One new initiative is Lex Flood Ready, the product of a partnership between Lexington Insurance and The Flood Insurance Agency (TFIA). Flood Ready is a coverage enhancement for Lexington Private Market Flood clients that will not only indemnify property owners that suffer flood damage but will also provide the funds to rebuild them to a higher standard of resiliency when replacing floors and walls.

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Resilience proponents advocate a variety of approaches to encourage take-up, including tax credits, resilience grants, insurance incentives and other partnerships, as well as encouraging lenders to engage borrowers by making the flood risk assessments part of the mortgage process.

A certification scheme similar to LEED could also help drive resilience efforts. The UK is currently beta-testing a certification program called Home Quality Mark, developed by the Building Research Establishment (BRE). Properties are rated on stringent criteria that considers not just disaster resilience, but energy performance and cost, durability and environmental impact.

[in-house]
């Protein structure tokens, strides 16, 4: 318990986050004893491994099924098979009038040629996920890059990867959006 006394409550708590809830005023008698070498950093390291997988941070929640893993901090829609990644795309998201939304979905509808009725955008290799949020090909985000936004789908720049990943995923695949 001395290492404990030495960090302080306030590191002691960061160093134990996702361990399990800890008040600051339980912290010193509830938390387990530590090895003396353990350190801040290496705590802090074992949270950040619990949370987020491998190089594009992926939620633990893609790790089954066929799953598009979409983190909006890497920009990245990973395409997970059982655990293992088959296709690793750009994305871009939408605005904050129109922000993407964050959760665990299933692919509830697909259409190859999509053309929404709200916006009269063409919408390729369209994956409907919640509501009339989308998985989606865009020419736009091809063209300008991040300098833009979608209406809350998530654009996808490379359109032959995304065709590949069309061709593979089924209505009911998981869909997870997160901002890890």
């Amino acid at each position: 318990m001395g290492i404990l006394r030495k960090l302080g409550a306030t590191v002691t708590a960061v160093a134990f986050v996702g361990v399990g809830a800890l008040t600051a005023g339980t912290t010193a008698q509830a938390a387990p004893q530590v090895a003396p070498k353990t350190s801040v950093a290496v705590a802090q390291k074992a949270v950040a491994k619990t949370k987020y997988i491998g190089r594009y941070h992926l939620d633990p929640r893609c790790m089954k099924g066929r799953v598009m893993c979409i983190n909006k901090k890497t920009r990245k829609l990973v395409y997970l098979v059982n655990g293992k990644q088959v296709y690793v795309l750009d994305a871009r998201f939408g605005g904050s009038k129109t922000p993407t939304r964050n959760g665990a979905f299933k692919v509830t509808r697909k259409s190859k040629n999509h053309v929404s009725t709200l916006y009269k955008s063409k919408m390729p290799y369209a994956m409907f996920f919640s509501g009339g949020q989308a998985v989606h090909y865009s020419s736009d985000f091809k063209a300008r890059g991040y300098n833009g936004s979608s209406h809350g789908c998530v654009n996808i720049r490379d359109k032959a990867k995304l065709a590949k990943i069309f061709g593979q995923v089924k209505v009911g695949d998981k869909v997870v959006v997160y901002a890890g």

“Getting people from diverse perspectives thinking about it and talking about it is going to be the avenue to finding the right answers.” — Michael Brown, VP and property manager, Golden Bear Insurance

That’s something builders would be able to use to add value to their properties, offsetting the cost of building in resilience and driving consumer demand for properties built to the highest standards.

With increased resilience will come questions for insurers, said Brown. “It will open up a can of worms.”

It will create something of an arms race among insurance companies, he said. “Who’s going to be the first one to figure out what’s the right way to insure that? What’s the right price? What are the right terms and conditions?” Admittedly, it’s a good problem to have.

Effecting real resilience is something leaders across the spectrum should be talking about, including brokers and carriers, government and research agencies, building products manufacturers, and corporate executives.

“Getting people from diverse perspectives thinking about it and talking about it is going to be the avenue to finding the right answers,” said Brown.

“That kind of mentality top to bottom in the industry is going to be necessary. It’s not the first time we’ve dealt with disruptive things and we will continue doing it. It’s what keeps the game interesting.” &

Michelle Kerr is associate editor of Risk & Insurance. She can be reached at [email protected]